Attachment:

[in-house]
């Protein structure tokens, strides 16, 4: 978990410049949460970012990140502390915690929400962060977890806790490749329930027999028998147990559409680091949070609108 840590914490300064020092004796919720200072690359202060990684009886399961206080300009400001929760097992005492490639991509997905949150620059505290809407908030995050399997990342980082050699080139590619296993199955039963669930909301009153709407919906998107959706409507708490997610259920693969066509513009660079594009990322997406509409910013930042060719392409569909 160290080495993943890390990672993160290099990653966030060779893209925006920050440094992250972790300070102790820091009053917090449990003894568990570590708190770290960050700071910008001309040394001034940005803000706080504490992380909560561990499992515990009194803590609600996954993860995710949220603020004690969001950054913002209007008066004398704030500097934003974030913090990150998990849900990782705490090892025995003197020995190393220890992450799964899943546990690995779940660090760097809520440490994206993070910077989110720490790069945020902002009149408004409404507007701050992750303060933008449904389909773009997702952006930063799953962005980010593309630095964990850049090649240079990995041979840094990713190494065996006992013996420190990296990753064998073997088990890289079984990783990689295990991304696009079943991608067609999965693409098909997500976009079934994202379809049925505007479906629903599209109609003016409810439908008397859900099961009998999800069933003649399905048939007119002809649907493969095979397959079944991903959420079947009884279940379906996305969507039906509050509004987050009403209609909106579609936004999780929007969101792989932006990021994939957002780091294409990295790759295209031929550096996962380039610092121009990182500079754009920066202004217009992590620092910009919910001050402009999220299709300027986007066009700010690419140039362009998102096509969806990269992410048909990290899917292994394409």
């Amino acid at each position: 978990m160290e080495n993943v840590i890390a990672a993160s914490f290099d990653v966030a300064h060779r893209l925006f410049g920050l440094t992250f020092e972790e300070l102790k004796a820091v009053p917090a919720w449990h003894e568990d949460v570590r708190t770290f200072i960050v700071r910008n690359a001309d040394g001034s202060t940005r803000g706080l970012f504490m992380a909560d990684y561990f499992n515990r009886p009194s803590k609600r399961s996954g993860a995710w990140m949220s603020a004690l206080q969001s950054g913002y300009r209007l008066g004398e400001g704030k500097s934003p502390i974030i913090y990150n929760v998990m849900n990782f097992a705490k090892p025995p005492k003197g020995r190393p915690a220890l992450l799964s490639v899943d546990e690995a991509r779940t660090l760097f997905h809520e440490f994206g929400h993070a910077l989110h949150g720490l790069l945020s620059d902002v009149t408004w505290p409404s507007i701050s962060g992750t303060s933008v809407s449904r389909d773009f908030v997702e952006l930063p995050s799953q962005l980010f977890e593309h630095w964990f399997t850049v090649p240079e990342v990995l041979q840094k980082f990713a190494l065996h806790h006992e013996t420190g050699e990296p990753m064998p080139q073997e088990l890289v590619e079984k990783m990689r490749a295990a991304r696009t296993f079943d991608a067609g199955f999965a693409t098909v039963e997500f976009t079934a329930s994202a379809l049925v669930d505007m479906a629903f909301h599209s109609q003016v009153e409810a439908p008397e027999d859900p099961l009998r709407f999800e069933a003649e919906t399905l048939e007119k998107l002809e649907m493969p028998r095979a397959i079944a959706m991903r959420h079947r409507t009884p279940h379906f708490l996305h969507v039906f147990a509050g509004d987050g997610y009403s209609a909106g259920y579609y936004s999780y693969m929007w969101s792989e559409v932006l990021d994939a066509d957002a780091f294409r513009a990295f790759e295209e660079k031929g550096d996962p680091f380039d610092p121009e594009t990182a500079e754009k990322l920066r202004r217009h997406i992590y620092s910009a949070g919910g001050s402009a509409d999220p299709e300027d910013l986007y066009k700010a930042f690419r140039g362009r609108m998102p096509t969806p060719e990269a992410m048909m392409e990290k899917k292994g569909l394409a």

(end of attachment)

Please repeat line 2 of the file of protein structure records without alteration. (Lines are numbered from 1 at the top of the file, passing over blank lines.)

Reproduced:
């Protein structure tokens, strides 16, 4: 978990410049949460970012990140502390915690929400962060977890806790490749329930027999028998147990559409680091949070609108 840590914490300064020092004796919720200072690359202060990684009886399961206080300009400001929760097992005492490639991509997905949150620059505290809407908030995050399997990342980082050699080139590619296993199955039963669930909301009153709407919906998107959706409507708490997610259920693969066509513009660079594009990322997406509409910013930042060719392409569909 160290080495993943890390990672993160290099990653966030060779893209925006920050440094992250972790300070102790820091009053917090449990003894568990570590708190770290960050700071910008001309040394001034940005803000706080504490992380909560561990499992515990009194803590609600996954993860995710949220603020004690969001950054913002209007008066004398704030500097934003974030913090990150998990849900990782705490090892025995003197020995190393220890992450799964899943546990690995779940660090760097809520440490994206993070910077989110720490790069945020902002009149408004409404507007701050992750303060933008449904389909773009997702952006930063799953962005980010593309630095964990850049090649240079990995041979840094990713190494065996006992013996420190990296990753064998073997088990890289079984990783990689295990991304696009079943991608067609999965693409098909997500976009079934994202379809049925505007479906629903599209109609003016409810439908008397859900099961009998999800069933003649399905048939007119002809649907493969095979397959079944991903959420079947009884279940379906996305969507039906509050509004987050009403209609909106579609936004999780929007969101792989932006990021994939957002780091294409990295790759295209031929550096996962380039610092121009990182500079754009920066202004217009992590620092910009919910001050402009999220299709300027986007066009700010690419140039362009998102096509969806990269992410048909990290899917292994394409």